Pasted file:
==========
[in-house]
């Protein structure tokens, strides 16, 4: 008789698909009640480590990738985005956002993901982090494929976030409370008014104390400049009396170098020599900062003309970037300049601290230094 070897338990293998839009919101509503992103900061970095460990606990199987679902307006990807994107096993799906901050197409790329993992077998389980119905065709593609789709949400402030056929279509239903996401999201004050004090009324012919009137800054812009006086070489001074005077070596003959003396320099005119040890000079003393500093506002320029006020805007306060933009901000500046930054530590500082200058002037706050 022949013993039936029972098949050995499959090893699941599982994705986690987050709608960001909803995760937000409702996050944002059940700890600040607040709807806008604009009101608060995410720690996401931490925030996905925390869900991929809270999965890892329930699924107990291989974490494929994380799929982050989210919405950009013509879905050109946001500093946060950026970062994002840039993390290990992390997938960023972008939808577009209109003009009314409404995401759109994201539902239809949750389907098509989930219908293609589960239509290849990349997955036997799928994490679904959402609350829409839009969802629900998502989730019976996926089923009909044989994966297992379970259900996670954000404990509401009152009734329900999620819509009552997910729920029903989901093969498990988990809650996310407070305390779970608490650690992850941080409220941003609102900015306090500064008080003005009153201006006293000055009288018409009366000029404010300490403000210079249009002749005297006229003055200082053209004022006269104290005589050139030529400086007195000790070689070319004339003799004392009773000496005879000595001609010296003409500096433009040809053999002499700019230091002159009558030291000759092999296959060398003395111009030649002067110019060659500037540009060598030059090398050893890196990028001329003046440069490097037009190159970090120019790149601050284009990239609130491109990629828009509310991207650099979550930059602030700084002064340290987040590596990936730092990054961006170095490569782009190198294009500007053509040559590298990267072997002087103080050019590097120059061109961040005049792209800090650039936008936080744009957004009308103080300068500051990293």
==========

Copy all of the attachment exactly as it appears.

[in-house]
């Protein structure tokens, strides 16, 4: 008789698909009640480590990738985005956002993901982090494929976030409370008014104390400049009396170098020599900062003309970037300049601290230094 070897338990293998839009919101509503992103900061970095460990606990199987679902307006990807994107096993799906901050197409790329993992077998389980119905065709593609789709949400402030056929279509239903996401999201004050004090009324012919009137800054812009006086070489001074005077070596003959003396320099005119040890000079003393500093506002320029006020805007306060933009901000500046930054530590500082200058002037706050 022949013993039936029972098949050995499959090893699941599982994705986690987050709608960001909803995760937000409702996050944002059940700890600040607040709807806008604009009101608060995410720690996401931490925030996905925390869900991929809270999965890892329930699924107990291989974490494929994380799929982050989210919405950009013509879905050109946001500093946060950026970062994002840039993390290990992390997938960023972008939808577009209109003009009314409404995401759109994201539902239809949750389907098509989930219908293609589960239509290849990349997955036997799928994490679904959402609350829409839009969802629900998502989730019976996926089923009909044989994966297992379970259900996670954000404990509401009152009734329900999620819509009552997910729920029903989901093969498990988990809650996310407070305390779970608490650690992850941080409220941003609102900015306090500064008080003005009153201006006293000055009288018409009366000029404010300490403000210079249009002749005297006229003055200082053209004022006269104290005589050139030529400086007195000790070689070319004339003799004392009773000496005879000595001609010296003409500096433009040809053999002499700019230091002159009558030291000759092999296959060398003395111009030649002067110019060659500037540009060598030059090398050893890196990028001329003046440069490097037009190159970090120019790149601050284009990239609130491109990629828009509310991207650099979550930059602030700084002064340290987040590596990936730092990054961006170095490569782009190198294009500007053509040559590298990267072997002087103080050019590097120059061109961040005049792209800090650039936008936080744009957004009308103080300068500051990293």